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Frozen cables (ice) Isarmatic cable plow

Discussion in 'Western Plows Discussion' started by property mgr, Feb 15, 2007.

  1. property mgr

    property mgr Junior Member
    Messages: 20

    I think my cables are frozen on my Isarmatic cable plow. Any advice on unfreezing the cables, how to keep them from freezing while plowing during wet snow and very cold falling temps? How to prevent this problem in the future?

    Here is why I believe my cables may be frozen. Plowed during a nice snow in St. Louis yesterday. Had one hour of freezing rain, then sleet, then four hours of snow and temps falling from 32 to 20 when I finished plowing. Plow worked great for three hours until I stopped to do about 30 minutes of snow blower work on the sidewalks. Got behind the wheel to do a few clean up passes, up down worked but felt like it had some limited movement. Right left did not work. Joy stick definately felt like it was frozen--no real movement in the cable. Plowed with the plow down for a few seconds and tried the joy stick right left again. Now it is free and fully functional.

    Get out to do some final hand shveling on stairs, and salt work. Get back behind the wheel after about 30 minutes, right left is now frozen agian . Plow for 20 seconds, try joystick again--no luck--it is still frozen. I'm done plowing for the night so I take it home and park for the night. Temps fall to 14 degrees overnight. I make an assumption the cable must be froze where it enters the valve housing. Next morning I heat the valve housing cover plate with a hand held torch for about a minute--ice on outside of housing melts. I try the joystick and it still feels frozen, no movement and plow is not moving.

    Does this sound like a frozen cable? Is this common in very cold weather? How can this be prevented? If it can not be prevented, what is the best way to unfreeze while on the plow route in very cold weather. If I'm on the wrong track here with the trouble shooting, what would you suspect or try next?

    More snow possible on Friday. Any advice would be appreciated.

    Thanks guys.

    Property Mgr
     
  2. B&B

    B&B PlowSite Fanatic
    Messages: 12,777

    Yes, the cable's can freeze. But the cable operated pump's are actually more susceptible to ice/water accumulation inside the cable housing's on the pump (the part that you heated) If your cable's are very old or have any crack's in the outer plastic jacket where water can get in not only will it freeze in the cable but the water will work it's way down the cable and accumulate inside the lever cavities on the pump.Pull the cover's off both the housing's and inspect them for ice build up and check the cover gasket's.If the cable's are cracked then replace them both, clean out the lever cavities and spread some grease inside each one to help keep the water out.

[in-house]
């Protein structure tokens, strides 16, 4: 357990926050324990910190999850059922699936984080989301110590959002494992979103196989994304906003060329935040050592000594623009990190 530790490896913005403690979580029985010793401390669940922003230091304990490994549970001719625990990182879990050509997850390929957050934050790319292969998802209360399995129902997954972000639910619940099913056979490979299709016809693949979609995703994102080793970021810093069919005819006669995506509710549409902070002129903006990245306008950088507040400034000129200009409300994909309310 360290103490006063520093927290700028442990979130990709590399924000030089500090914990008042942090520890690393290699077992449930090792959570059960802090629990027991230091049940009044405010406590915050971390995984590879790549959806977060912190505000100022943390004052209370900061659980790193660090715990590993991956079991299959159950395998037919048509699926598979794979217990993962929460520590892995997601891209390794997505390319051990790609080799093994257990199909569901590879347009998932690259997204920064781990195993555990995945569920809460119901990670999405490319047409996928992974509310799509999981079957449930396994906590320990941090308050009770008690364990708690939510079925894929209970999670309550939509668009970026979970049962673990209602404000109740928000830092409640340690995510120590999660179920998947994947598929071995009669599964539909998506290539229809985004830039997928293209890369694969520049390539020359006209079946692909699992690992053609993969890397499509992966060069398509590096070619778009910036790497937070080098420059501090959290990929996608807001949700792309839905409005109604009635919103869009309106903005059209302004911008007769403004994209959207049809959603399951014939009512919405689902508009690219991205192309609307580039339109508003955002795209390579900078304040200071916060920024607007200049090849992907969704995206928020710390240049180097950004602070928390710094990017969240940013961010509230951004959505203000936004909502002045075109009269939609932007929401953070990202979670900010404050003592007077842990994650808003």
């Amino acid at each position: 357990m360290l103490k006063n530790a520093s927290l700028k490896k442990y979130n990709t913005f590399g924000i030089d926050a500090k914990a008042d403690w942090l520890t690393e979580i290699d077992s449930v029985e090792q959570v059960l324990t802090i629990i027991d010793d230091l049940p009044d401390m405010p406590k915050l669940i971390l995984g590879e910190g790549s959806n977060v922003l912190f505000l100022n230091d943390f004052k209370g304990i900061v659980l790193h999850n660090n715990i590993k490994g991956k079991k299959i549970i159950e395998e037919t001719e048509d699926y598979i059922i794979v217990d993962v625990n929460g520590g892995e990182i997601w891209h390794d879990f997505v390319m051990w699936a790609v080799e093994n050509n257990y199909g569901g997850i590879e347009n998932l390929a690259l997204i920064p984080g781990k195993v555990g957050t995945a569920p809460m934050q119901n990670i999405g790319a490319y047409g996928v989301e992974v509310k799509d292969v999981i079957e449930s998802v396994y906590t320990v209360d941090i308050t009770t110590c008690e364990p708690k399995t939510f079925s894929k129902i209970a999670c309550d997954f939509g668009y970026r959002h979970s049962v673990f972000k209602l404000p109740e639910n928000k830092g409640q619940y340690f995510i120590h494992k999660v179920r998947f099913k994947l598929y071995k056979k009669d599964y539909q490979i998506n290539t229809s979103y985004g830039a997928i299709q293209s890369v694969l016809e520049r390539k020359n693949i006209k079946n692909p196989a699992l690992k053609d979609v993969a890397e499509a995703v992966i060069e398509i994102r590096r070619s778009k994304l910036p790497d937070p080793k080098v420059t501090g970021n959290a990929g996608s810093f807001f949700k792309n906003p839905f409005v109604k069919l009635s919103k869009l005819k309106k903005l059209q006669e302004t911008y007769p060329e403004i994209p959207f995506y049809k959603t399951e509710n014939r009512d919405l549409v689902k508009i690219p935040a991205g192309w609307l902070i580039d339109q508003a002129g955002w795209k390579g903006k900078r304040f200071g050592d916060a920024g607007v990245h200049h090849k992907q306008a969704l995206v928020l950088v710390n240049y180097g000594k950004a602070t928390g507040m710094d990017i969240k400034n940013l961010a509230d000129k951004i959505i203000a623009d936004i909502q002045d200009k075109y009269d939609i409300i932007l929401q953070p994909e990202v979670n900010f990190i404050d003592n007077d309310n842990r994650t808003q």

3. nitehawk64

    nitehawk64 Junior Member
    from 46391
    Messages: 12

    Frozen Cables

    Had the same problem with my Western on my 77 Jimmy. Could not figure out why it would not turn L/R, up down would work fine but L/R would stop working. Did the same torch thing. I had replaced both cables last winter. But still had the problem. This fall I took the covers off both housing, and when I did water poured out from the Spring & Summer rains. Clean and dried everything out. Made new gaskets for both housings. One cable feeds thru the top; I used silicone on the area where that cable goes in to seal it. We have had sub zero days and a lot of snow this week (live at the bottom of Lake Michigan). No problems now.

    John
    :)
     
  4. property mgr

    property mgr Junior Member
    Messages: 20

    Remove & inspect cable connections

    My cables appear to be in good shape (not seeing any cracks) so I'll be outside this afternoon to get into the covers and take a look. Nine degrees last night--Brrrr.

    I'll let you know how it goes.

    Thanks guys.
     
  5. property mgr

    property mgr Junior Member
    Messages: 20

    More inspection and heat, Up/down OK, R/L still frozen

    Guys,

    Took off both cable housing covers to inspect for ice. I had a good amount of white grease (I just added a large quantity of white grease last month while working on a cable adjustment issue) in the Right/Left housing and it is the one that remains frozen. The up/down has, I believe enough grease on the moving parts, but the housing is not full of grease.

    It's 14 degrees and sunny this morning (snow tonight) while I'm trying these procedures. I tried to operate the joystick up/down right/left. Joystick appears frozen with limited up/down and almost no right left. (a little more movement to the left--can not get past neutral to move it to the right. Could not get the pump motor to engage for any movement up right left.

    I applied a handheld torch to the cable sleeve where it enters the housing for the up/down and also all over the edge of the up/down housing itself. Mostly on the lower side of the housing so the heat would travel up. Several attempts to heat for a minute, then try to operate. Up/ Down became free and is now operating again. Never any visible ice but I did see a drop or two of moisture after heating. Was not sure if this was water or grease byproducts--assuming it was water from the cable/housing connection. It did become free to operate up/down again and this function is now operating normally.

    Right left is packed full of grease, so its harder to see, but no ice is visible even after a screw driver probe. Same heat applied to cable sleeve and housing rim. Several attempts, but no improvement. I can move the joy stick just far enough to the left to get the motor to start in the left position but the plow does not move. I can not get the joystick to move past neutral to the right and the motor never operates.

    I'm questioning my torch placement and the technique. Should I wipe out as much grease as possible and hit the entire inside of the housing with a ton of heat for five minutes? How much is too much? I know I don't want the outside jacket on the cables to get too hot and melt. Should I use a heat lamp or hair dryer on for an extended time? Any other thoughts. Am I close to making this work or am I on the wrong path?

    Any other thoughts guys.

    Thanks

    Property Mgr
     
  6. B&B

    B&B PlowSite Fanatic
    Messages: 12,777